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From André Warnier>
Subject Re: URL Rewrite
Date Sun, 05 Sep 2010 15:38:34 GMT
michel wrote:

> André, I am not sure that I understand but I think that I do. In this 
> case, I believe that HTML  does interpret links in a natural way. 
> Normally, the HTML picks up the base href from the toolbar. In the case 
> of a forward with a  clean URL in the toolbar, we already have an 
> unnatural HTML process going on. But I am only using the base href on 
> that single page anyway.
I will take your last phrase above first.
If that is true, and if it remains that way, then it is not a big problem.

But if you find yourself in a situation where you start having to use the "base href" 
mechanism in more pages, then stop and rethink the whole thing before you do that.
Because it is the kind of thing where you start by putting your little finger, and before

you know it, your whole arm will be sucked into it also.

Now about the rest.
The browser does not really look at the toolbar or the URL input box.
The browser gets a page from a server, and it interprets that page.
When it does that, the browser knows one thing : from which absolute URL it received the 
current page.  That is its starting point to interpret the links that are contained in the

In other words, *the URL from which it received the current page* is its "natural base href".
But when inside that page, you use the <base href=...> directive, then you force the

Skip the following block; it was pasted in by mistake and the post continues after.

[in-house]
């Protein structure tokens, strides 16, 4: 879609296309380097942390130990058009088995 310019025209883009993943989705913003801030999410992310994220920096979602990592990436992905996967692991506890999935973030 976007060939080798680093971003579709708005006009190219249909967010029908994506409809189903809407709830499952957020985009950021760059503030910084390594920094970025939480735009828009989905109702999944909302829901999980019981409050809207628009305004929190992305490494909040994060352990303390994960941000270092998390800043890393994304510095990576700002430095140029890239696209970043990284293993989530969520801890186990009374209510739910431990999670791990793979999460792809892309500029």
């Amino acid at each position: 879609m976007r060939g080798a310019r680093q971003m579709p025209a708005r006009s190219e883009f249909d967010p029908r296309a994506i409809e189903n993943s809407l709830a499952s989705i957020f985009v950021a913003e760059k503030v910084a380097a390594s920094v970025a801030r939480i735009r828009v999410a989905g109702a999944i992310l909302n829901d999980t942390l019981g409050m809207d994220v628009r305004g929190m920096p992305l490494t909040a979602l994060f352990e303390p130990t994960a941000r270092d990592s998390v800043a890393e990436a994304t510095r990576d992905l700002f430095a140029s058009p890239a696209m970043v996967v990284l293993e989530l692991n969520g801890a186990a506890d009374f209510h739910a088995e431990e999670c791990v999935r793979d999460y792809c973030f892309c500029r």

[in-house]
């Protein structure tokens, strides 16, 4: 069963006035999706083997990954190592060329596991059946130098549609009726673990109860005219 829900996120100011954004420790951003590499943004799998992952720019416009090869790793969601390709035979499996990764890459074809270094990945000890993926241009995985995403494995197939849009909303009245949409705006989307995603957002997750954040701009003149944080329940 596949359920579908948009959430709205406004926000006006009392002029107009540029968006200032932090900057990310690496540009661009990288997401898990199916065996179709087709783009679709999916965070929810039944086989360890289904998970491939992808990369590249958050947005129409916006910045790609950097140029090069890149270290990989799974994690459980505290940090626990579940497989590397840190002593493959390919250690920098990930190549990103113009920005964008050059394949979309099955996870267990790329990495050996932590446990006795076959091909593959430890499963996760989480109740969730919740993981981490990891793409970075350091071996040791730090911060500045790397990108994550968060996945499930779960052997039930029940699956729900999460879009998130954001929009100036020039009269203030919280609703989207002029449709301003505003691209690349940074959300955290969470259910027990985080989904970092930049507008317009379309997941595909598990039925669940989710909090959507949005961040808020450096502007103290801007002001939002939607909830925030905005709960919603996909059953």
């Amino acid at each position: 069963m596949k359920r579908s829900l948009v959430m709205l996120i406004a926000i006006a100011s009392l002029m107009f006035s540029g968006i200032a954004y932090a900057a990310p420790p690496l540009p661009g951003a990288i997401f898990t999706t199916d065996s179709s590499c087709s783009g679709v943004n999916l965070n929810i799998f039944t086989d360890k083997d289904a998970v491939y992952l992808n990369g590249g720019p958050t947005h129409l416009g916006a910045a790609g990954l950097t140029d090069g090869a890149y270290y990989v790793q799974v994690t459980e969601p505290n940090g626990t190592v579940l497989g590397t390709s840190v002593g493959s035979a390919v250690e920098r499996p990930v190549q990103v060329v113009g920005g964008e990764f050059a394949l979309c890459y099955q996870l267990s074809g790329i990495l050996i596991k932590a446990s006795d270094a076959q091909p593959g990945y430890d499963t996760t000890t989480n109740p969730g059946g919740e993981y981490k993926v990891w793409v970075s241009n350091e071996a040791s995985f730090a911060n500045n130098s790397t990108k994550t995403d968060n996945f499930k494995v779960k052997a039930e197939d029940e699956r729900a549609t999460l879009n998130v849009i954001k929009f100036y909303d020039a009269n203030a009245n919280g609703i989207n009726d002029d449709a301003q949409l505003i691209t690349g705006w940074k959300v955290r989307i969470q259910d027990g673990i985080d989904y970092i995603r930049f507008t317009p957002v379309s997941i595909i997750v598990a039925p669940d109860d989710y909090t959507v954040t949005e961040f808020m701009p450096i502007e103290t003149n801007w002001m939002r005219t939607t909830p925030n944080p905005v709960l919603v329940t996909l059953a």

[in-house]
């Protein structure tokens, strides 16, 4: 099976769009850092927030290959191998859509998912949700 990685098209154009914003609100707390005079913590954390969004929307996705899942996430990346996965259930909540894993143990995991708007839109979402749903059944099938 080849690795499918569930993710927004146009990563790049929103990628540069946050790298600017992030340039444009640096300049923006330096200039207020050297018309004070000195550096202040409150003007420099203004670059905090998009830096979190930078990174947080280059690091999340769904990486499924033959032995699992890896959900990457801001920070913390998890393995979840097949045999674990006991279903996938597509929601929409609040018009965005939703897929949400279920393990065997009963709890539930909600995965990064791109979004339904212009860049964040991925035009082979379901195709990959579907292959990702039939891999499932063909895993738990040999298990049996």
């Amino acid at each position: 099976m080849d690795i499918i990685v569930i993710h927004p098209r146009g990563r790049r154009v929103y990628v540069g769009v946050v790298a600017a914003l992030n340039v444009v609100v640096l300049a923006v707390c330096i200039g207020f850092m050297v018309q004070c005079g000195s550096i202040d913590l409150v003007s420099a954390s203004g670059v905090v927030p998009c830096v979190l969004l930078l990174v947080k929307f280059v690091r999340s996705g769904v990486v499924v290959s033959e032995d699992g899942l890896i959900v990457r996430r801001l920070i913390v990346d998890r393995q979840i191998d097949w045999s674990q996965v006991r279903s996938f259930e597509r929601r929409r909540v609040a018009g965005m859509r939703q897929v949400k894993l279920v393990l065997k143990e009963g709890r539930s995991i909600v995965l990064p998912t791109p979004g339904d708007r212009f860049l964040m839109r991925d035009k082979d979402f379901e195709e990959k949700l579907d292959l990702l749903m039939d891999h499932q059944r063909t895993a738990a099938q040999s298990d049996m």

browser to ignore where-from it has received the current page, and to use this new "base 
href" instead.

That is a very blunt instrument, because it influences the way in which the browser is now

going to interpret all the relative links inside the page.
So it is like a big hammer to hit a small nail, and you should be very careful with it.

For example, if you give a copy of all your website pages to a website graphic designer, 
to improve the look, then it means that this graphic designer will not be able to easily 
"simulate" your website on his own computer, just because all the links will be 
interpreted wrongly (they will keep linking to your original website, instead of his copy).

For example also, it means that if one day you decide that your clients have to go through

a proxy server to access some of your pages, you may have problems because browsers will 
try, for some links, to keep accessing the original server directly.

You get the idea.

What I mean in general, is that fixing your problem using a "base href" may be a quick 
solution in this particular case, but it is probably not the "right" solution in general,

and may cause you more problems later on.  The right solution would be to make sure that 
all the relative links in your pages, when they are interpreted by the browser and 
requested from the server, are also being caught by the rewriting mechanism on the server,

and properly redirected to where they should.
And preferably, that this would happen internally on the server, without sending a 
redirect response to the browser and forcing the browser to make a second request for 

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